Eastern Europe and Central Asia
The Index covers 21 countries from Eastern Europe and Central Asia. With an average score of 67.36, the region ranks in third place globally, after North America and Western Europe. It includes several remarkable success stories with regard to successful human capital development, including Slovenia (9) and Estonia (12), which both score within the overall Index top 15, and the Russian Federation (16), Czech Republic (22), Ukraine (24) and Lithuania (25), which all score above the 70% threshold. Ukraine’s performance is particularly high relative to its GDP per capita levels.
Most countries in the region are close to having achieved near universal basic education enrolment. Some, however, such as Moldova (62) and Romania (42), still lag behind. The bottom-ranked countries in the region, Macedonia, FYR (67) and Albania (85), are also held back by the persistence of high unemployment and underemployment rates across all age groups, resulting in low scores across the Deployment subindex.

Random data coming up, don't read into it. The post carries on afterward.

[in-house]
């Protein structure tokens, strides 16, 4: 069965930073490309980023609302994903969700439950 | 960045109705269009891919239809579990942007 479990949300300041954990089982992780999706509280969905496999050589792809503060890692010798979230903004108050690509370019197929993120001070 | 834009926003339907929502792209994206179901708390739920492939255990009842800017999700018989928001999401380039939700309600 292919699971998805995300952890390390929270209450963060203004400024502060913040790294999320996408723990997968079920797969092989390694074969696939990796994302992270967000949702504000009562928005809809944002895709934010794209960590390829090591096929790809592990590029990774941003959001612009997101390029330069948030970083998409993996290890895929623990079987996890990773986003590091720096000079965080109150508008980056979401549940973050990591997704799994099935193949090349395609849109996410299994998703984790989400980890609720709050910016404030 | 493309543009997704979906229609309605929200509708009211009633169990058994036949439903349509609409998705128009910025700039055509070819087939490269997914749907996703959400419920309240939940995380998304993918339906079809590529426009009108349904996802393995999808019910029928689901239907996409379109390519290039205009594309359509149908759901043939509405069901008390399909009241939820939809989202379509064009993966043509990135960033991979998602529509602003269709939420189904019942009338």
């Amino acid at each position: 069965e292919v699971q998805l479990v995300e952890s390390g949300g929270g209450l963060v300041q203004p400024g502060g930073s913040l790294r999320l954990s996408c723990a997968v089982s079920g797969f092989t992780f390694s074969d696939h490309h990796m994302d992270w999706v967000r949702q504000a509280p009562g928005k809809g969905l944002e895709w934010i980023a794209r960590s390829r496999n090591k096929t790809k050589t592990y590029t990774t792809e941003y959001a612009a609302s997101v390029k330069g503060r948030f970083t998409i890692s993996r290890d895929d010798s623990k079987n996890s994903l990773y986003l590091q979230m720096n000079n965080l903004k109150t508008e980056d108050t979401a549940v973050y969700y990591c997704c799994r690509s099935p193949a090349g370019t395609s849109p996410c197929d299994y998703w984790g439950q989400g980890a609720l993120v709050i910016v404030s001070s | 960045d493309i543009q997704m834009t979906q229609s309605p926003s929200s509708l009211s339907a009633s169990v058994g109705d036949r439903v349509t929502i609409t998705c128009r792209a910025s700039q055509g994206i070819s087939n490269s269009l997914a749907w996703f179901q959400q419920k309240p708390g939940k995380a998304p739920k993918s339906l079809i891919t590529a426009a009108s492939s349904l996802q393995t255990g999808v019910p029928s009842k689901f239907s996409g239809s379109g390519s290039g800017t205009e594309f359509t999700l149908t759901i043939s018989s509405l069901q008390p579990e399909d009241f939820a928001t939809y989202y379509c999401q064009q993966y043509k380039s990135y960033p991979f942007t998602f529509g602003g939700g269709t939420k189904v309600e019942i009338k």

The Russian Federation (16) performs well on both the Capacity and Deployment subindexes, benefiting from very high levels of primary, secondary and tertiary education attainment across all of its age groups. However, these achievements are not matched by the current quality of its education system, staff training or performance across the Know-how subindex. This indicates a need for additional efforts in future workforce development and preparing the country’s population for the Fourth Industrial Revolution.
In general, countries scoring in the lower-half of the region’s league table such as Kyrgyz Republic (46) and Tajikistan (57), outperform on the Capacity subindex, benefiting from formally well-educated older populations—a legacy of the region’s former heavily state-led school systems—but underperform with regard to labour force participation and deployment of the region’s talent pool in skill-intensive working environments.